Chiaka Ogbogu (#11) celebrates with Khat Bell during a 2014 NCAA tournament match against Arizona State at Gregory Gym. (RODOLFO GONZALEZ / AUSTIN AMERICAN-STATESMAN)


Chiaka Ogbogu returns as top-ranked Texas eyes elusive NCAA championship

Posted August 10th, 2017


At the end of the collegiate volleyball season last December, Chiaka Ogbogu got on her phone.

Texas had just lost to Stanford in the NCAA championship match, a defeat that sent UT into a second straight off-season as the national runner-up. Watching the match — albeit miles and miles away from the court inside Nationwide Arena in Columbus, Ohio — was Ogbogu, a three-time All-American sidelined by academic issues during what should have been her senior year.

After the loss, she texted some teammates and congratulated them on the season. She also made a proclamation.


“She was, like, whenever I get back, we are winning this upcoming year,” UT libero Cat McCoy said. “She just made it known that nothing was going to stop us.”

Beginning Aug. 25, Ogbogu will return to the court with a chance to back up those words. Texas’ season opener comes a year after the surprising announcement that Ogbogu, a 6-foot-2 middle blocker, would miss the 2016 season.

In an interview with the American-Statesman this week, Ogbogu did not elaborate on her academic issues. Ogbogu was not enrolled in any classes last fall so she interned with a sports marketing company and volunteered with a physical therapist. She studied Texas’ matches on TV and kept in shape by following one of the team’s workout plans.

During her elongated off-season, Ogbogu did not consider giving up a sport she began playing in middle school.

“I came into this program wanting to win a national championship so I feel like if I would not have finished that, I would have regretted that for the rest of my life,” said Ogbogu, a two-time state champion at Coppell High. “I still wanted to come back and finish what I started.”

Texas’ Chiaka Ogbogu spikes the ball against Florida at Gregory Gym on Dec. 12, 2015. RICARDO B. BRAZZIELL/AMERICAN-STATESMAN

Ogbogu earned AVCA All-America honors in each of her first three years at Texas. A force on offense, Ogbogu averaged 2.25 kills per set with a .405 hitting percentage. Those three years, Ogbogu also ranked eighth, fifth and fourth in the Big 12 in blocks.

The return of Ogbogu allows Texas to shift its lineup. Middle blocker Morgan Johnson averaged 1.28 blocks per set while she moonlighted as a “M1” last season. Longhorn coach Jerritt Elliott, however, would prefer to use the DeSoto-raised junior as a M2.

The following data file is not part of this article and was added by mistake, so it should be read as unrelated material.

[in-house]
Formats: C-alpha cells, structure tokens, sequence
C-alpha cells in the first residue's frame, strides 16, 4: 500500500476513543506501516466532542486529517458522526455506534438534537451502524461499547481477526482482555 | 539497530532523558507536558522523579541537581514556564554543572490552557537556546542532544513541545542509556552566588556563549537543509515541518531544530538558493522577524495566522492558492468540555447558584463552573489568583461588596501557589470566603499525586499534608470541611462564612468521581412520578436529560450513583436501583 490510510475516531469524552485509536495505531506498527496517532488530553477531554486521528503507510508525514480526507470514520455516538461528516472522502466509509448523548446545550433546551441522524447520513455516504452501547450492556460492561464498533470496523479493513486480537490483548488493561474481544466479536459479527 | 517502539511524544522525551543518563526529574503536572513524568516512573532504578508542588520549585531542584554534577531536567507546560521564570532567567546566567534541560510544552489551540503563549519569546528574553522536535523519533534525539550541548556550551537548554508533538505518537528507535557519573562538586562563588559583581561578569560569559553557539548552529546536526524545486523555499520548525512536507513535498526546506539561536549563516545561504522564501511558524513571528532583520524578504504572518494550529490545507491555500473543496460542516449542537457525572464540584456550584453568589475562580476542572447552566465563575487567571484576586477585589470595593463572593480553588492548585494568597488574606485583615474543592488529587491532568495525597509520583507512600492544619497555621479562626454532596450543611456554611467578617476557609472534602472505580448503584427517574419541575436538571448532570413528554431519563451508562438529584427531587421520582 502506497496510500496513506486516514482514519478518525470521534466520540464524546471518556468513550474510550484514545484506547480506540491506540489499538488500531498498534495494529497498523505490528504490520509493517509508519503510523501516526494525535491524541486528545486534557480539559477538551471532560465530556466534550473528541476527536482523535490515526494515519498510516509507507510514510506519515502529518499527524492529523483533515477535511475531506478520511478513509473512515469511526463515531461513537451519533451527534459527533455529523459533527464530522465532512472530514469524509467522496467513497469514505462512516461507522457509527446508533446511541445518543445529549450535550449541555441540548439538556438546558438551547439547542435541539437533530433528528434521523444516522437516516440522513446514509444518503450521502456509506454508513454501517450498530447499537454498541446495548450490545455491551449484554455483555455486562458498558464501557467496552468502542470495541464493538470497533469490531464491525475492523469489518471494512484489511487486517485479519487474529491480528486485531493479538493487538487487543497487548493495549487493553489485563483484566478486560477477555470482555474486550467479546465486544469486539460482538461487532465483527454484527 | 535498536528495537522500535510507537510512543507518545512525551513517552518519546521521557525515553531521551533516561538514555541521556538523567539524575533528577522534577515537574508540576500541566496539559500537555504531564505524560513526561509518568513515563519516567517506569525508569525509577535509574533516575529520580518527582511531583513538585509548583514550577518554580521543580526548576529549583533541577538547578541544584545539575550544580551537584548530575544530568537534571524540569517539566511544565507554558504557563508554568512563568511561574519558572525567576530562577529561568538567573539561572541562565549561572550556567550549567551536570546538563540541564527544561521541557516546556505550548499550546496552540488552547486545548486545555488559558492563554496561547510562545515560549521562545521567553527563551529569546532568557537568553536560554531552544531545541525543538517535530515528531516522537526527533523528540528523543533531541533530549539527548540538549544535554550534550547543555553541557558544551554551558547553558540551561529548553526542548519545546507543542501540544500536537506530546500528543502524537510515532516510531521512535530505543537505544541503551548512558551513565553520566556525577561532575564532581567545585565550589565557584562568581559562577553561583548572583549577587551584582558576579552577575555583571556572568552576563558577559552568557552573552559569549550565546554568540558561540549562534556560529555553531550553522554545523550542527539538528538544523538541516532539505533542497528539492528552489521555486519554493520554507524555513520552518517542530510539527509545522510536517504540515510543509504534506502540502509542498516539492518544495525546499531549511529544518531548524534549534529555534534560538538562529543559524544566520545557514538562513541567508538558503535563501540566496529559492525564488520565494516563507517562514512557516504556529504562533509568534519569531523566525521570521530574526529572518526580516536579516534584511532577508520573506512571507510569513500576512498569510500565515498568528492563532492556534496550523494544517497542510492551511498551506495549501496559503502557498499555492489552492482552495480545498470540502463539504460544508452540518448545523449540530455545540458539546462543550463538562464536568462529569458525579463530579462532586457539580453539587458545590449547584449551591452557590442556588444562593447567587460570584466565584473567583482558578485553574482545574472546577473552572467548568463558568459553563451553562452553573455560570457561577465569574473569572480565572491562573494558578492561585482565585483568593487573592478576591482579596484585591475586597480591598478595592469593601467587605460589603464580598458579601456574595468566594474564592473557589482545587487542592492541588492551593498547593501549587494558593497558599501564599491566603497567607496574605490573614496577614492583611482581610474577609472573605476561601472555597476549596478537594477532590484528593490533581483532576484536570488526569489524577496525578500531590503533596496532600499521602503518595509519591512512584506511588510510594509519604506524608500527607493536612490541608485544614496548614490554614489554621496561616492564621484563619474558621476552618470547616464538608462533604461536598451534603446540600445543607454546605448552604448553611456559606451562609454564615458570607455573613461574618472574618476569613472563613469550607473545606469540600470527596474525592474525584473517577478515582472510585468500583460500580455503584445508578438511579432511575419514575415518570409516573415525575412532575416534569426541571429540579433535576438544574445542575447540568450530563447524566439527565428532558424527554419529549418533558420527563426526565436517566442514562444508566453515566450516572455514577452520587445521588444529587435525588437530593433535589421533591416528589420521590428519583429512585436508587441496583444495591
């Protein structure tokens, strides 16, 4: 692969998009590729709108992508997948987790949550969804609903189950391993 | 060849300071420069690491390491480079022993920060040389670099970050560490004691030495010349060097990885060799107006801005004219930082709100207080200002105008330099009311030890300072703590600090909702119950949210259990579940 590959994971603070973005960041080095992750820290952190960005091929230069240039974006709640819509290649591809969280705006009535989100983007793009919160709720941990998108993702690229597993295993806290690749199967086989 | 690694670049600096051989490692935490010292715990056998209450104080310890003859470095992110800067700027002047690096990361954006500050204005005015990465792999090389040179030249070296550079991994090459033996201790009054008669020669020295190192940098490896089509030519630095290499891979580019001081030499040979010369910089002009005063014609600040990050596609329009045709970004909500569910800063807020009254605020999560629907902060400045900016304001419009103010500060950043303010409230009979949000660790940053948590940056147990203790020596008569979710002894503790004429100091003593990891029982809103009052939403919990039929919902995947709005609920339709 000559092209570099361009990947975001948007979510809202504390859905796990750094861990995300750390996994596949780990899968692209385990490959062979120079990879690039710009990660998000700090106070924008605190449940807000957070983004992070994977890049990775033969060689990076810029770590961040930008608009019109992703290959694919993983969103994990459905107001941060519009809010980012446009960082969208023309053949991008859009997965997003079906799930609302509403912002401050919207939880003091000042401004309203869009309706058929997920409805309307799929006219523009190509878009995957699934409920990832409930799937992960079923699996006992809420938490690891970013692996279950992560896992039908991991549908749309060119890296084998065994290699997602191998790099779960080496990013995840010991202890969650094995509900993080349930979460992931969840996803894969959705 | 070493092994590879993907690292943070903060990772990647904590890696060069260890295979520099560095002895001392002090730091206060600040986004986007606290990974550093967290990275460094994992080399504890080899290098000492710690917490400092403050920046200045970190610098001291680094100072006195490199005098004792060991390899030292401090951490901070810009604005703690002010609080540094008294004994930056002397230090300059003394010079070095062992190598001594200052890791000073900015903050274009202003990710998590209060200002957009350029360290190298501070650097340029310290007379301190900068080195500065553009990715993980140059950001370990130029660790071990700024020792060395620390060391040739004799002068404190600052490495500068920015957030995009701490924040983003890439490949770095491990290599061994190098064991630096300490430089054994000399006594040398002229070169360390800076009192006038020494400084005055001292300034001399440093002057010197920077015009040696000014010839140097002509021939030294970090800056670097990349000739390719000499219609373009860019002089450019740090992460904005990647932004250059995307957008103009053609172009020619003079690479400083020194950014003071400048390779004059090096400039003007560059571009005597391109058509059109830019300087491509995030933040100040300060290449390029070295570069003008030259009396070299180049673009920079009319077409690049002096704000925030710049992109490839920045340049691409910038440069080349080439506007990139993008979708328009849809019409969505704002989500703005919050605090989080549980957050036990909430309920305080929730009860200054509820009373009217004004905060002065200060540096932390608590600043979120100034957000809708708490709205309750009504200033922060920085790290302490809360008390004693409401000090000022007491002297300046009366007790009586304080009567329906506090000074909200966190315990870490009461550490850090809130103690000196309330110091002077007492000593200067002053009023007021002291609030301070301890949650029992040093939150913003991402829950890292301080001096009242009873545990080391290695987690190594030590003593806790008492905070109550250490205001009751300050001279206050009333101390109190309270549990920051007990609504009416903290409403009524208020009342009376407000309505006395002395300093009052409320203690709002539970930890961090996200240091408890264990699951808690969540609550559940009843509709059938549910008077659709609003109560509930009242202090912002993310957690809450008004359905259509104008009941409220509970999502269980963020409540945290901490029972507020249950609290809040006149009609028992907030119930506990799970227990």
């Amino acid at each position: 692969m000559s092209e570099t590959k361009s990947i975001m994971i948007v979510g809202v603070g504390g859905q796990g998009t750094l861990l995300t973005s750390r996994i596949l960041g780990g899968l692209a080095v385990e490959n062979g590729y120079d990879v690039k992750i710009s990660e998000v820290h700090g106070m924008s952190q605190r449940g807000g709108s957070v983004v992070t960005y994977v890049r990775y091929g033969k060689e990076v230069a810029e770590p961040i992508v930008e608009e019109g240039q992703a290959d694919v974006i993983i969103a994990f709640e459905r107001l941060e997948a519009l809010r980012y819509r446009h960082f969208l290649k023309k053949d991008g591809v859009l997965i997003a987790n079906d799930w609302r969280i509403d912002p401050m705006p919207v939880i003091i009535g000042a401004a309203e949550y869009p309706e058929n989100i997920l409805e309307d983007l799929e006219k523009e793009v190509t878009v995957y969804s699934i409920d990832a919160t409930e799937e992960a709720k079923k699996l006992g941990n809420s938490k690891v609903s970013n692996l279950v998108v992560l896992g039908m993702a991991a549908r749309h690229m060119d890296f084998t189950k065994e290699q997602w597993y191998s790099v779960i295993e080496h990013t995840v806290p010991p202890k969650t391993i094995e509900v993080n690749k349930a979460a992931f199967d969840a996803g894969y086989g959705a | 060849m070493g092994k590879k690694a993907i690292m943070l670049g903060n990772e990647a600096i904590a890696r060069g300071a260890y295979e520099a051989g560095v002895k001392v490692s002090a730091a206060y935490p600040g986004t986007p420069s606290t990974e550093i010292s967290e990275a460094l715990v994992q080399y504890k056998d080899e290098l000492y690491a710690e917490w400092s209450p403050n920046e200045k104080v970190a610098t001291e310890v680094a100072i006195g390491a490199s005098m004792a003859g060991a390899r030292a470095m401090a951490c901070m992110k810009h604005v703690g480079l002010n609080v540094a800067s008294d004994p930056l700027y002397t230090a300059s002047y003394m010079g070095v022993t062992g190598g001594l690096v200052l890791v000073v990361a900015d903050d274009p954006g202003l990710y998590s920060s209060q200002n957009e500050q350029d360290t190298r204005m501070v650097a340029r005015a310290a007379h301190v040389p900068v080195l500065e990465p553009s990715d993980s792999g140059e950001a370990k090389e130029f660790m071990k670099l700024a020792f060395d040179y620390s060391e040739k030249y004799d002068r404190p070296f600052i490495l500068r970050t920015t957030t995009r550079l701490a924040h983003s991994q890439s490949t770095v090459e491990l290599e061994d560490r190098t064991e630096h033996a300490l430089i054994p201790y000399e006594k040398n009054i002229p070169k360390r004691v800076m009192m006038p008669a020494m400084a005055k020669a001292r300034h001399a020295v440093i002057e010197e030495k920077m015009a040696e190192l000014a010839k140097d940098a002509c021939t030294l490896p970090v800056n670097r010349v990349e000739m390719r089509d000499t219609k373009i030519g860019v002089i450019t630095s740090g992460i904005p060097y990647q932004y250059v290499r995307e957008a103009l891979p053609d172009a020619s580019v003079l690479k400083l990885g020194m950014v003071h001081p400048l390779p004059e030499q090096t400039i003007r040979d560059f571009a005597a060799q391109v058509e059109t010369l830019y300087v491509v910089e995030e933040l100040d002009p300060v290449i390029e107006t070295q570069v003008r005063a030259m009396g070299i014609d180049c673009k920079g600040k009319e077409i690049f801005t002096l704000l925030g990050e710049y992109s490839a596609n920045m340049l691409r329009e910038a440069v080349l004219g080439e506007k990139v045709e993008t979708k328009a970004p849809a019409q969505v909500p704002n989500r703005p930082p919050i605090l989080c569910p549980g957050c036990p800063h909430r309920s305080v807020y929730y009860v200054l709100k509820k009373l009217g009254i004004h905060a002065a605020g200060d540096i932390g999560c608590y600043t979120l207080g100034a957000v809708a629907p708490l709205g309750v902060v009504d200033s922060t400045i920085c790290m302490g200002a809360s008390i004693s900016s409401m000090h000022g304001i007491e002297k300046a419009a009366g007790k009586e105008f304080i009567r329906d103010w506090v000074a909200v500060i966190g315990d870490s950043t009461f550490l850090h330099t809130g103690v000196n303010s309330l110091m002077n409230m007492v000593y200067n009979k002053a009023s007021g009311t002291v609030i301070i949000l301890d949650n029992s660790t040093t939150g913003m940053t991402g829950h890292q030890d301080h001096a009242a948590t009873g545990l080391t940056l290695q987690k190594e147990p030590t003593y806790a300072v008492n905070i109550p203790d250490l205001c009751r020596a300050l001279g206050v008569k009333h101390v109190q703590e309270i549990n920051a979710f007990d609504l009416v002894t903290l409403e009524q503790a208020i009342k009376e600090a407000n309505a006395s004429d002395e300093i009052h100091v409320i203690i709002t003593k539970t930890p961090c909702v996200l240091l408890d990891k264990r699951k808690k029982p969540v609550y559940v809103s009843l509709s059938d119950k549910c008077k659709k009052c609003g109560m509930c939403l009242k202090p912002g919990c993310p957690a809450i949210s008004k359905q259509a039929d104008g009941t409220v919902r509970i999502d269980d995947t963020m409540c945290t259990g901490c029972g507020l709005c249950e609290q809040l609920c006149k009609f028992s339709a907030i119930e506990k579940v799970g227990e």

“(Ogbogu will) be arguably one of top two, maybe three middle blockers in the country and can take over any kind of match,” Elliott said. “It also gives us a true M1.”

Ogbogu rejoined the Longhorns in January. In May, she played alongside Johnson and teammates Yaazie Bedart-Ghani and Micaya White with USA Volleyball’s collegiate national team that traveled to Thailand. Ogbogu did not appear in any of UT’s spring matches so her next game in a Longhorns uniform will come this month at No. 12 Florida.

A Final Four qualifier in each of the past five years, Texas opens this season as the top-ranked team in the AVCA poll. Ogbogu, White and senior Ebony Nwanebu have all earned All-America accolades in their careers, and Texas signed the nation’s top recruiting class. McCoy, who is within reach of Texas’ all-time digs record, will anchor the back row.

“Our coaches really stress how this team is the most talented and deepest team we’ve had in a while,” Ogbogu said. “It will just be exciting to see how it all comes together. It’s going to be crazy competitive, but in my opinion, that’s what makes practices more fun.”

Ogbogu said her teammates did “a really good job of not really being weird or judgmental,” and she quickly fit back in upon her return. In fact, she will serve as one of UT’s captains. Nwanebu, a longtime friend who lives with Ogbogu, described her roommate as a quick-witted master of the side-eye who brings a “calm urgency everywhere she goes.”

Off the court, Ogbogu enjoys traveling. She has recently journeyed to Italy, Paris, London and Turks and Caicos, and she ventured to Los Angeles to visit Nwanebu while her former club teammate was playing at USC. The daughter of Nigerian immigrants, Ogbogu has been to her parent’s homeland twice. With Texas’ volleyball team, Ogbogu has traveled to Final Fours in Seattle, Oklahoma City and Omaha, Neb., and she picked up a silver souvenir in 2015.

Ogbogu is looking to book one additional trip in December. This year’s Final Four will be held in Kansas City, Mo.